Hurricane Sandy Repairs: Construction ProjectS

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For immediate release: September 18, 2013

For further information:
Virginia Rettig, refuge manager, 609/652-1665,
Tom Sturm, regional public affairs specialist, 413/253-8339,

Post-Sandy debris clean-up to begin at E.B. Forsythe National Wildlife Refuge

Galloway, N.J. – Hurricane Sandy left behind a 22-mile trail of debris in the fragile tidal marshes and woodlands of Edwin B. Forsythe National Wildlife Refuge in New Jersey. The U.S. Fish and Wildlife Service has awarded a multi-million dollar contract to Coastal Environment Group, Inc., of New York to clean up the debris and restore these environmentally sensitive coastal areas.

The Service received nearly $65 million in federal emergency funding for projects at national wildlife refuges and fish hatcheries that were damaged during the 2012 super storm. The initial contract awarded to Coastal Environmental Group, Inc. has a total base value of just under $4 million.

According to Refuge Manager Virginia Rettig, “Forsythe refuge’s marshes buffered inland areas from the full brunt of Hurricane Sandy. Nature is our best defense against future storms, and we will clean and restore this vibrant and resilient stretch of coast to sustain wildlife and protect the people of New Jersey in the future.”

Coastal Environment Group, Inc., is a small, minority-owned business that has a proven track record of working with the federal government on major environmental projects such as the response to Hurricane Katrina and remediation at Superfund sites. This year they worked on a post-Sandy debris removal project at Fire Island, N.Y.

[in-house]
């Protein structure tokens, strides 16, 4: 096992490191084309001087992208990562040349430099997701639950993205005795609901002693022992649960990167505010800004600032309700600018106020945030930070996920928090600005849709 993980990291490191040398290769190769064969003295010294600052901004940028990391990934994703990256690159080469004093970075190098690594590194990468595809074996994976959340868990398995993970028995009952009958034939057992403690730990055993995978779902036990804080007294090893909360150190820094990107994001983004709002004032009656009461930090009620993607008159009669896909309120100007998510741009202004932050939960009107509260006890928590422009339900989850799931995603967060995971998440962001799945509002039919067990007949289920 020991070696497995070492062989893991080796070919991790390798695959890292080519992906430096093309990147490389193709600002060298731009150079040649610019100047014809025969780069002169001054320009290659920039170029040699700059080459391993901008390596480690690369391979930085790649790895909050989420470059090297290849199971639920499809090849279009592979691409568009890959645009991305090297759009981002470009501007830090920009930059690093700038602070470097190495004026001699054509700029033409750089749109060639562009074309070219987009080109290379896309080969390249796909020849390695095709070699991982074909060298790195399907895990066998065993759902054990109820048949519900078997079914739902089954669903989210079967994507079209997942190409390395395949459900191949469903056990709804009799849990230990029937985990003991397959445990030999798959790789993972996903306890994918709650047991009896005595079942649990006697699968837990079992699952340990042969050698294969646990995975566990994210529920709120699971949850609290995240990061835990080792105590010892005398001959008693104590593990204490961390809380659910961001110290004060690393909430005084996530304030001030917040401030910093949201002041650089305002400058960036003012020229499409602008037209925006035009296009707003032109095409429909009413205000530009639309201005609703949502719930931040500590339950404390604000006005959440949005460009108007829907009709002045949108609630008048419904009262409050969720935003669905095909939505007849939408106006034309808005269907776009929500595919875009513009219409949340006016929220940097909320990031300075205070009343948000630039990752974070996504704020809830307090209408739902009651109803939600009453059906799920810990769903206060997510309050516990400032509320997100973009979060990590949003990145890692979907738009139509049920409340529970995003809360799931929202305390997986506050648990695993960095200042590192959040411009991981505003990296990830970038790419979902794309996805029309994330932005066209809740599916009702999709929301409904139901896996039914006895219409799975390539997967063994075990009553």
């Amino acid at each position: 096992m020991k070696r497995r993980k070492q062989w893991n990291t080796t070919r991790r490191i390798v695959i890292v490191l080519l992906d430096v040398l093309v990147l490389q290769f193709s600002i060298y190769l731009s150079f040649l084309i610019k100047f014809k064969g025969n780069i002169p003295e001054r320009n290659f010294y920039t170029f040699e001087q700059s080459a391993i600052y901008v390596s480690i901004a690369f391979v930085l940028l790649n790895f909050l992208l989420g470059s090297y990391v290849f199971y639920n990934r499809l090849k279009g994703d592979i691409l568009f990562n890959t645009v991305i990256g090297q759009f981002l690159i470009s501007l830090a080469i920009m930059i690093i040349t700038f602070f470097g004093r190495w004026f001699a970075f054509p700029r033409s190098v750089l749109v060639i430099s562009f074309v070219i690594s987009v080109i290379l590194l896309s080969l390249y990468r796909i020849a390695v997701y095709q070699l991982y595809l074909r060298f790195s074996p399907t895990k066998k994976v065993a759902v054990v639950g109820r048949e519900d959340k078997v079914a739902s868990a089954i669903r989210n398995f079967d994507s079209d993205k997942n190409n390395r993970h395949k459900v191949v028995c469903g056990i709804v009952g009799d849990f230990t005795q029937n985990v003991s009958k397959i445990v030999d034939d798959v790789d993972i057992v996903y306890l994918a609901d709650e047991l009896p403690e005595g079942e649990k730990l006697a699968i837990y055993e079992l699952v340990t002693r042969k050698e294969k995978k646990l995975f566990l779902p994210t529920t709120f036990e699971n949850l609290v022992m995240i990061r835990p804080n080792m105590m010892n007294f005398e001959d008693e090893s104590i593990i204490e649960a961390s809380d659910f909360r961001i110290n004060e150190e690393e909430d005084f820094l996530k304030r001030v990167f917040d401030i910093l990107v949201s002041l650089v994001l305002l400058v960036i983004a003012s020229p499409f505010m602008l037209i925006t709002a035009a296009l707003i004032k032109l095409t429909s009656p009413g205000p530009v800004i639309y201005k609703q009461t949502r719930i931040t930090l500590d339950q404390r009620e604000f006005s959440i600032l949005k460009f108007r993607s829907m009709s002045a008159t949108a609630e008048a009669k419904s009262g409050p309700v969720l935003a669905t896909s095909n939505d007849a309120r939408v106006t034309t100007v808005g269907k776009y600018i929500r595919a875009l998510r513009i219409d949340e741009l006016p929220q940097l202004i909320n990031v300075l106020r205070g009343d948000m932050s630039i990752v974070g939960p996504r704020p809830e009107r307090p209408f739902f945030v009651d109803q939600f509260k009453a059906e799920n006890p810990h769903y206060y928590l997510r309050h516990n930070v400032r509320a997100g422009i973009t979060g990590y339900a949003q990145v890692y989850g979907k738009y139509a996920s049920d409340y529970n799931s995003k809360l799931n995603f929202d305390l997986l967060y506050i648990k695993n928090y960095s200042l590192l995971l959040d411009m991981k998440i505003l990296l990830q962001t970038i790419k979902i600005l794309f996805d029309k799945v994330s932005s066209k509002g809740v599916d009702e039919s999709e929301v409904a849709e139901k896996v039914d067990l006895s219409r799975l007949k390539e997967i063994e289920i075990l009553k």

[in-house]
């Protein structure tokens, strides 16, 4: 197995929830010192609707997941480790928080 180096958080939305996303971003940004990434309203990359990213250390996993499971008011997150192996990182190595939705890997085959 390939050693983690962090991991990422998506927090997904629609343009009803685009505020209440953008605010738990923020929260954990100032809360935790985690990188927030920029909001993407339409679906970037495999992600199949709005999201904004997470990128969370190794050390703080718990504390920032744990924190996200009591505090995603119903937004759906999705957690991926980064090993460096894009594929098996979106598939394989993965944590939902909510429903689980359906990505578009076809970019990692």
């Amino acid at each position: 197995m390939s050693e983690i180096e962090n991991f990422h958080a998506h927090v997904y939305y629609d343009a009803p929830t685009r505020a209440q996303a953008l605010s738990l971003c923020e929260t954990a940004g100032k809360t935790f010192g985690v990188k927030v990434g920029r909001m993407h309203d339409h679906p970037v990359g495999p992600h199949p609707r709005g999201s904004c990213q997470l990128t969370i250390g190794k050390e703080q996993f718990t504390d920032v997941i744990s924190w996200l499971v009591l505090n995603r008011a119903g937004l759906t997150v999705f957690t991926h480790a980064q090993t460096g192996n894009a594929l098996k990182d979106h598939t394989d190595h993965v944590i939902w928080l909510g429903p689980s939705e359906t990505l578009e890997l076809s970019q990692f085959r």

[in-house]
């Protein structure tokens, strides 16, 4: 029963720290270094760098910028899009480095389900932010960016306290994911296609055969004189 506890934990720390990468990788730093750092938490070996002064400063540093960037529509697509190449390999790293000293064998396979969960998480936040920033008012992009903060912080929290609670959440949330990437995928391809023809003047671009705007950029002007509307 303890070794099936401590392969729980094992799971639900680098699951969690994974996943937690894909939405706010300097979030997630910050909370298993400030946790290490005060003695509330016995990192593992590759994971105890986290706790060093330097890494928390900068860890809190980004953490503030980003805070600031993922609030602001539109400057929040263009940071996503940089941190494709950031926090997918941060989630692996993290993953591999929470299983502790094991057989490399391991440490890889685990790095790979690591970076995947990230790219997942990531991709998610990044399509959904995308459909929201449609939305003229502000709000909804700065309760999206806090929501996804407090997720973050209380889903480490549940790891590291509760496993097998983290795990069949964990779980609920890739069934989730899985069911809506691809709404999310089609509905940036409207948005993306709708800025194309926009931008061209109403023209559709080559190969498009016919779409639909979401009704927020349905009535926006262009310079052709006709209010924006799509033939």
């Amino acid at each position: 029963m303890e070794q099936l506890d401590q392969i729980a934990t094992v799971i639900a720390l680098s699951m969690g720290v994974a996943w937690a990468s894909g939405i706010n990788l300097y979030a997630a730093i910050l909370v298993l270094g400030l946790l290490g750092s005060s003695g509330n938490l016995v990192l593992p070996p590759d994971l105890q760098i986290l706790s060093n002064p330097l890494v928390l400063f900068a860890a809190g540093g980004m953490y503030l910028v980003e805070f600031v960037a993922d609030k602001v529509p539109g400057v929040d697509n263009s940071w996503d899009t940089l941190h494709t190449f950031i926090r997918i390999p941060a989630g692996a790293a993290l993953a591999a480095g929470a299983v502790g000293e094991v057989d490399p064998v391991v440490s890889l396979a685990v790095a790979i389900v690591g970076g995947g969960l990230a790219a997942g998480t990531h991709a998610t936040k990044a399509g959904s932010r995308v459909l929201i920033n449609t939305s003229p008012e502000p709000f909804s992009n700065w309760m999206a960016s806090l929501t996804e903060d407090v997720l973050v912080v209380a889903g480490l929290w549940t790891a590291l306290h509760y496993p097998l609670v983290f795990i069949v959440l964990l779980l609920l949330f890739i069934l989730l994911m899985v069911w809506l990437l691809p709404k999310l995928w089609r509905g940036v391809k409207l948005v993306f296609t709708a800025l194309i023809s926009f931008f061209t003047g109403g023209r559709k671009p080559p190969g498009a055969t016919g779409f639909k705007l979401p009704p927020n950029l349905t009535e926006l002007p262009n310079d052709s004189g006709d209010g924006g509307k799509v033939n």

“Coastal is committed to providing jobs and supporting businesses in the local area,” said Clint Whitton, the company’s project manager for the debris clean up. “We are in the process of hiring local personnel to staff our work crews.”

The cleanup at Forsythe refuge will begin in Brick, Stafford and Eagleswood townships, where the bulk of the debris is located. The project will proceed through project zones in Ocean, Burlington and Atlantic counties, and is expected to be done by next spring.

The debris field on the refuge includes large piles that contain roofs, docks, boats, household chemicals and drums which may contain contaminants, among many other items. Some debris will be removed using tracked vehicles to minimize damage to the marshes, and some will be removed by boats and specialized watercraft. Service biologists and independent project inspectors will be advising the company throughout the project.

E.B. Forsythe National Wildlife Refuge protects more than 47,000 acres of sensitive wetlands, marshes, and coastal habitats along the New Jersey shore. It is one of the most important habitats for migrating waterfowl and shorebirds east of the Mississippi River.

For more information about Hurricane Sandy recovery efforts on national wildlife refuges, visit

The mission of the U.S. Fish and Wildlife Service is working with others to conserve, protect, and enhance fish, wildlife, plants, and their habitats for the continuing benefit of the American people. We are both a leader and trusted partner in fish and wildlife conservation, known for our scientific excellence, stewardship of lands and natural resources, dedicated professionals, and commitment to public service. For more information on our work and the people who make it happen in the Service’s Northeast Region, visit

Clint Whitton, Project Manager of Coastal Environmental Group, can be reached for comment at 631/234-4100,